the difference between an Independent Contractor and an Employee?
Source = http://www.jashaw.com/solo/solo1.html
The difference primarily affects tax status. An independent contractor (IC) is not an
employee of anyone but himself (self employed) but instead invoices and is paid by the
client just as the client would pay any contractor. The client reports the payment to the
IRS on a form 1099 but does not withhold taxes or pay social security tax. Other laws and
regulations concerning employment, such as wage-hour (requiring overtime for certain
employees) and workers compensation do not apply.
A contract employee is an employee of a temporary service agency. That agency reports
the employee's earnings to the IRS on a form W-2, withholds Federal and state income tax,
and pays the employer's share of the social security tax. All federal and state employment
laws apply. The employee is not an employee of the client, for whom he performs his
services. That client actually is a client of the temporary services agency.
Advantages of 1099 status:
The IC has more freedom to negotiate his terms of payment than an employee. The various
state and federal laws regarding employment do protect workers from being taken advantage
of by employers. However, many professionals feel that they do not need such protection
and can take care of themselves. For example, many employees must be paid overtime of 1.5
times their regular pay for any time over 40 hours per week. However, this requirement
reduces the amount of work an employer will want an employee to perform (as intended by
the law). A consultant, working away from home, may prefer to work more than 40 hours per
week, allowing him to finish the project earlier, reducing the cost and allowing more time
at home. With IC status a consultant may negotiate pay at a flat hourly rate, encouraging
the client to allow more hours of work per week. Consultants have been known to entice the
client to allow (and make arraignments for) longer hours by offering a reduced rate for
overtime. Consultants can often make more money by quoting a fixed "lump sum"
price for a well defined project rather than being paid by the hour. This requires IC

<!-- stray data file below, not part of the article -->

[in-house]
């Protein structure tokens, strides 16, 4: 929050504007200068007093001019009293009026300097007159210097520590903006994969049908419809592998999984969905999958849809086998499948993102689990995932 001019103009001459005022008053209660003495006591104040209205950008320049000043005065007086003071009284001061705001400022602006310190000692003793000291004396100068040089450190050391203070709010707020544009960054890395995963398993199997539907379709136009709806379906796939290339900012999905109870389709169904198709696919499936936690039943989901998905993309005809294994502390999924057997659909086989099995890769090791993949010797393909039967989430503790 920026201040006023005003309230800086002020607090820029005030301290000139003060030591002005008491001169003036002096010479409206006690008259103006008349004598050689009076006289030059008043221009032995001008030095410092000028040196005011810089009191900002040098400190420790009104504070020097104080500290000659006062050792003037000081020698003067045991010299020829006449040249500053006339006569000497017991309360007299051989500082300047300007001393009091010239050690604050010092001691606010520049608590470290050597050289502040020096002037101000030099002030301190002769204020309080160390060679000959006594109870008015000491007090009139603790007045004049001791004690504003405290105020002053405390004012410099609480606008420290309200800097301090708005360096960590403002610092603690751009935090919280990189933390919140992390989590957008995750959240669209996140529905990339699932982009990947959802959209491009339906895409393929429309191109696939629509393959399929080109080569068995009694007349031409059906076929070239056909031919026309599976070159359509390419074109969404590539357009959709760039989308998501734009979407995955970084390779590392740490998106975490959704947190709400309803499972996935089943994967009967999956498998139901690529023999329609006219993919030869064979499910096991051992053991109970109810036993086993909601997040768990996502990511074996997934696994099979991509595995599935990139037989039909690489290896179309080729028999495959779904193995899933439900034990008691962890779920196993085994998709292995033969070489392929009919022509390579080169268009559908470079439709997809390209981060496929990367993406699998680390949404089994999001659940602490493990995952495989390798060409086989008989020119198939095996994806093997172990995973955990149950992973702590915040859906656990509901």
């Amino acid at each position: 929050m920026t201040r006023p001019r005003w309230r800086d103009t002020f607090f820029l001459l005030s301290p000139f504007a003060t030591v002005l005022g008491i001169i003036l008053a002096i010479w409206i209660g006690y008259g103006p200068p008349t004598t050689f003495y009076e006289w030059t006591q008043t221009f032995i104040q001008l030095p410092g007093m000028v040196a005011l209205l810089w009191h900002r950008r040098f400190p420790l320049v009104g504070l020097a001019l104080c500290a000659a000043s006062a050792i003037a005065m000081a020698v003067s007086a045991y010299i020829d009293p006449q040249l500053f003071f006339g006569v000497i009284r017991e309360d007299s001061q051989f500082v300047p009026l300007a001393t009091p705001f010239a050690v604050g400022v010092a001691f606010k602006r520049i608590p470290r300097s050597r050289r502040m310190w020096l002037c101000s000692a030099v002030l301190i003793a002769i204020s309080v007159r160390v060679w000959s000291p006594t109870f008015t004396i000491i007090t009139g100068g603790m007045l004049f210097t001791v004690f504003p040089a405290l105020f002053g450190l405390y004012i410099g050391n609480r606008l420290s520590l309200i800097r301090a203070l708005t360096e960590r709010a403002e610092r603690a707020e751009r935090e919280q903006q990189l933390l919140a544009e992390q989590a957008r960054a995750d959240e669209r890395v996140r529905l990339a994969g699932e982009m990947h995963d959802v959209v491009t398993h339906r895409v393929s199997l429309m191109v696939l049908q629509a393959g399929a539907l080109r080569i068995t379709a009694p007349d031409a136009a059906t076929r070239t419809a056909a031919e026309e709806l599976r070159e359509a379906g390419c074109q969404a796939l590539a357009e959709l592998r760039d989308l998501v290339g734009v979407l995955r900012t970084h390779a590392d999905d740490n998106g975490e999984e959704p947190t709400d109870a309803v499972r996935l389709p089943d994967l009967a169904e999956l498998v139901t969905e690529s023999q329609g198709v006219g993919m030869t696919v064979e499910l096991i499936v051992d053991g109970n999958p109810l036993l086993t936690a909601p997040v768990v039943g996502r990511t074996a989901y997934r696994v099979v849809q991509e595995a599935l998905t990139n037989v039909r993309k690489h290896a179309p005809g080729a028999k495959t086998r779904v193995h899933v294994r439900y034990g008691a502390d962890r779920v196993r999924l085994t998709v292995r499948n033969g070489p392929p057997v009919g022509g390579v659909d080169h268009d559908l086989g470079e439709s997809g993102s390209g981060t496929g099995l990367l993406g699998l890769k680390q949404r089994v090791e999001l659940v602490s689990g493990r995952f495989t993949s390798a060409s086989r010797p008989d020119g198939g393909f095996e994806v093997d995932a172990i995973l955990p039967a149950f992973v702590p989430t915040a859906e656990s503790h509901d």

The IC does not have withholding tax deducted from his pay check, although he must pay
quarterly estimated tax instead. Also, the client does not pay the employers share of
social security; that must be paid by the consultant (known as "self employment
tax"). These two items are a wash. However, an IC may often be able to deduct
expenses related to his consulting business that would not be available to an employee.
An employer must also pay certain required benefits, such as workers compensation
insurance. (while paid by the employer, the cost will reduce the amount available to pay
the consultant). Often the workers compensation insurance duplicates insurance the
consultant already has.
Advantages of W-2 status:
Working as an employee (contract or permanent, direct) also has advantages. Taxes are
taken out of each paycheck, and the employer (for a contractor, the agency) pays the
employer’s half of the social security tax. While this reduces the size of the pay
check, it eliminates the need for the employee to pay estimated taxes and file the
additional tax forms for a small business. For many people, this will eliminate the need
to hire an accountant or lawyer to prepare the taxes (although for a family there may be
other reasons to use a tax professional).
Often the decision of 1099 or W2 status is based on the circumstances of the work. If
you are going to work directly for a company to complete a project, and are to be paid a
fixed amount for the project, then there is usually no choice but 1099 status. The company
will issue a purchase order to you, you will complete the work and invoice the company.
On the other hand, if you are a contract employee working through a temp agency the
agency may not handle 1099 pay, or requires that you be incorporated to avoid a W-2.